NPP came away from the meeting concluding how confused a country Turkey is. Surely the concept of peace must invlove embracement, tolerance and compromise; not be anti-everything. Unfortunately, peace means different things to different people and as the years have passed, NPP has been forced to realise how naive and unrealistic the concept of Rainbow Bridge is.

Barışarock did offer NPP to promote the Rainbow Bridge concept at the festival, but the over whelming feeling of anti-establishment and aligning Ataturk with negative right-ring nationalism left a depressing, sad and uncomfortable taste in the mouth.

Arther C. Withernee, Correspondent for WEMW
Report 10 July 2006

Friday, July 07, 2006

Turkey, Food Production & The EU

Arther C. Withernee, Correspondent for WEMW
Report 07 July 2006

In Turkey, 45% of the country is involved in the agricultural sector, but according to EU regulations this must be reduced to 15%. How is that going to happen and doesn't it seem ridiculous?

Currently, the Turkish Prime Minister is having trouble with the hazelnut producers. One of his closest advisers, Cüneyd Zapsu, has business interests in hazelnut processing. In the late 1980s, he became the chairman of the Association of Hazelnut Exporters. As he further expanded his own business, Zapsu also became the chairman of the International Nut and Dried Fruit Council, which brings together representatives of hazelnut producers from some 50 countries. Subsequently, accusations of personal interest over and above the national and public interest have been publicly voiced, see:

This may lead us to the wider subject matter of food production and abstract questions such as how do companies like Coke and Red Bull make so much money from American coloured sugar water and sugared caffine overdose? Because the public apparently want it, buy it and that's democracy.

Nuts innit?! But, nothing we can do but publish a blog! Nuts oh hazelnuts - Cadbury's take them and then cover them chocolate!

Arther C. Withernee, Correspondent for WEMW
Report 07 July 2006

Thursday, June 29, 2006

Same Old Rhetoric & Faces In Turkey

An open letter to
Mr. Kanli Yusuf
Turkish Daily News

Dear Sir,

having just glanced through we read the following:

"Early elections would bring relief." Mehmet Agar, Leader DYP

Isn't it blatantly obvious the next election will merely give the AKP another mandate to govern Turkey? Unless there is something going on the public is not privy to (of course someone somewhere always has a hidden agenda), there appears to be no substantial opposition in Turkish politics, just as there has been no substantial opposition in British politics for the last 10 years.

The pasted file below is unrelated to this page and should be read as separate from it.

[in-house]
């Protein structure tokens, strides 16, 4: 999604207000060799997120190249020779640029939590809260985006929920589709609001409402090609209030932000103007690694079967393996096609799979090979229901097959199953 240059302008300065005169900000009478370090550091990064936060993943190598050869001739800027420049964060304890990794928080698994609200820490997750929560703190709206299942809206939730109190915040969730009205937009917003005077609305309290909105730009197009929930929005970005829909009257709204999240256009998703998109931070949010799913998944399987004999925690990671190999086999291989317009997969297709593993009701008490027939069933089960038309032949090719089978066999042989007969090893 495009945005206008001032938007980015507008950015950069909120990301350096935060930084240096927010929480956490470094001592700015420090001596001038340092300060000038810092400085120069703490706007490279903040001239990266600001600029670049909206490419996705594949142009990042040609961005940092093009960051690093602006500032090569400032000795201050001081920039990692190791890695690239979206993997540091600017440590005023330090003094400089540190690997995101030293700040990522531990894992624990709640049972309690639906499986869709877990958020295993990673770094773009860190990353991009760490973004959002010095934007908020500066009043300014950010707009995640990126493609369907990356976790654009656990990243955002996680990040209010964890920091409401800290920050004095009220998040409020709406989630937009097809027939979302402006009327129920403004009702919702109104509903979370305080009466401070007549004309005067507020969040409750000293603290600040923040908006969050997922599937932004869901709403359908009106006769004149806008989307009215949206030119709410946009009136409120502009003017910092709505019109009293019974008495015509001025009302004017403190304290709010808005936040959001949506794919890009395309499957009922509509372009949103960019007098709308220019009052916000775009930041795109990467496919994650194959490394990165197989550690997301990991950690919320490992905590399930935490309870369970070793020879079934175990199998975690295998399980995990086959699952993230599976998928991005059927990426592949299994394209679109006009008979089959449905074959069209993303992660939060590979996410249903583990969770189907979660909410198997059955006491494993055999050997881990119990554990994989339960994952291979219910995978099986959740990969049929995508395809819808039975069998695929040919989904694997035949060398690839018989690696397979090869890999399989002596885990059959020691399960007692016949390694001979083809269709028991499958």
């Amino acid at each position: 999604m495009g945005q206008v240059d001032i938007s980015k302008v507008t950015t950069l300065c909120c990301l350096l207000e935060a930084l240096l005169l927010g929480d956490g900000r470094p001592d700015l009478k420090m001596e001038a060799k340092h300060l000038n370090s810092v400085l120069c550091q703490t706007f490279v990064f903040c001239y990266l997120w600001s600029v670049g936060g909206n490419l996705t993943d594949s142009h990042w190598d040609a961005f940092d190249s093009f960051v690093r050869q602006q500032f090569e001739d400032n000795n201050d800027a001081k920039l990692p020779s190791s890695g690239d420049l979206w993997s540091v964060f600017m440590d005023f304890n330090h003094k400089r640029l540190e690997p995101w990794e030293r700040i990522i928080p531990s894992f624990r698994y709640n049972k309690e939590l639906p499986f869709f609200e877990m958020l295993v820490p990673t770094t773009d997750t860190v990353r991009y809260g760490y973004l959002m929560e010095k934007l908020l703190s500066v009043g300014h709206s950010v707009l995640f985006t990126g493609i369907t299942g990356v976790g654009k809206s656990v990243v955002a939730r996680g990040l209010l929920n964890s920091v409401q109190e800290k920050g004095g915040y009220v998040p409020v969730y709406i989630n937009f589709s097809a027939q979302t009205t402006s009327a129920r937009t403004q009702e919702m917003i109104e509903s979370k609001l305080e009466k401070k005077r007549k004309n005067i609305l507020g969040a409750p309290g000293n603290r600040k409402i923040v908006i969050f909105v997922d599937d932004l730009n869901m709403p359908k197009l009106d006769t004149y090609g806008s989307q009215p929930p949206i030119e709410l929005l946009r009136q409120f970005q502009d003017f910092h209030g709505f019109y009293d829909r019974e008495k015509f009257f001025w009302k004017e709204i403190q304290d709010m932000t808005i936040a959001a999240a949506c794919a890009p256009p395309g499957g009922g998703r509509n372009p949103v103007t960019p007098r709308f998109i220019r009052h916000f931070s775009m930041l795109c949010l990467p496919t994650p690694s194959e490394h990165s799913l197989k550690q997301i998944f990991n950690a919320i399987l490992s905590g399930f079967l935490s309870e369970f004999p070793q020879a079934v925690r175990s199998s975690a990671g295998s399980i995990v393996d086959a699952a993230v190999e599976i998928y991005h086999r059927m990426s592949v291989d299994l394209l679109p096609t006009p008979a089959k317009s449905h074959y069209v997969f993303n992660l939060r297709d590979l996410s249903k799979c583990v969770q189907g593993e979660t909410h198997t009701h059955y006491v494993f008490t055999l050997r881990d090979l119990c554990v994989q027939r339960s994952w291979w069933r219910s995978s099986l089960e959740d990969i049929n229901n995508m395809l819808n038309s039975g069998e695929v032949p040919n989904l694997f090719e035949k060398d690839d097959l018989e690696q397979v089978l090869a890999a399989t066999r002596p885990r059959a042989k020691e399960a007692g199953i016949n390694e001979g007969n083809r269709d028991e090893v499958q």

Why do politicians insist on nonsensical rhetoric? Why does the media insist on publishing it? Why does the public continue to swallow it?
Because, that's what politicians do, that's what the media does and the public tends to eventually consume whatever it is given.

It seems the same old faces run Turkish politics and Turkish football (it's important, 1/6 of the world watching the World Cup this month) and incredibly, there are even more of the same old faces waiting to come around yet again.

And then we read:

"Nobody has the right to attack religious and cultural values of societies. All freedoms have a limit. You cannot have unlimited freedoms, there has never been unlimited freedom of expression in history"
This is a quote from Turkish Prime Minister Tayiip Erdogan in an address to Parliamentary Assembly of the Council of Europe as reported by The Turkish Daily News.

Surely, this matter was addressed by Turkey's founding father years ago when he stated:

"Freedom consists of man's ability to do what he thinks and desires without any influence or intervention by others. This is the broadest definition of the concept. Mankind has never attained liberty to this extent and never will because as is known, men are creations of nature and nature itself is not absolutely free either; it is subject to universal laws."
Ataturk c.1930

Maybe it's just the humid weather, but I am so bored, so incredibly bored with the same old mind set, same old games, same old rhetoric. I don't suppose it will change in the short term and why does one even bother to voice another little drop in the vast ocean of opinions? Then again, I don't suppose my opinion is any less ridiculous than those we read today.

I can only ask, please, the public of the Turkish Republic, think about who you are supporting and who you will next vote for to run your country. I know, I may be having a proverbial wee wee in the proverbial wind, but I can still hope; can't I?

Good luck Turkiye! From what we read, you need it.

Best wishes, Arther C. Withernee
Correspondent for NPP

Wednesday, June 14, 2006

English Artist Risks Trial

This article is about an English artist depicting Prime Minister Erdogan as a dog. It is copied and pasted directly from The Turkish Daily News. Thank goodness no has drawn Erdogan with his underpants outside his trousers as they did with British PM Major or with Mrs. Thatcher's testicles!
Turkish prosecutors are investigating an English artist for exhibiting a collage that depicts Turkish Prime Minister Recep Tayyip Erdogan as a dog receiving a prize in a pet show from U.S. President George W. Bush.
Michael Dickinson, a long-time resident of Istanbul, displayed the collage in March without permission from the organizers of an Istanbul show dedicated to peace along with other 'authorized' works themed mostly on Bush, British Prime Minister Tony Blair and opposition to the war in Iraq.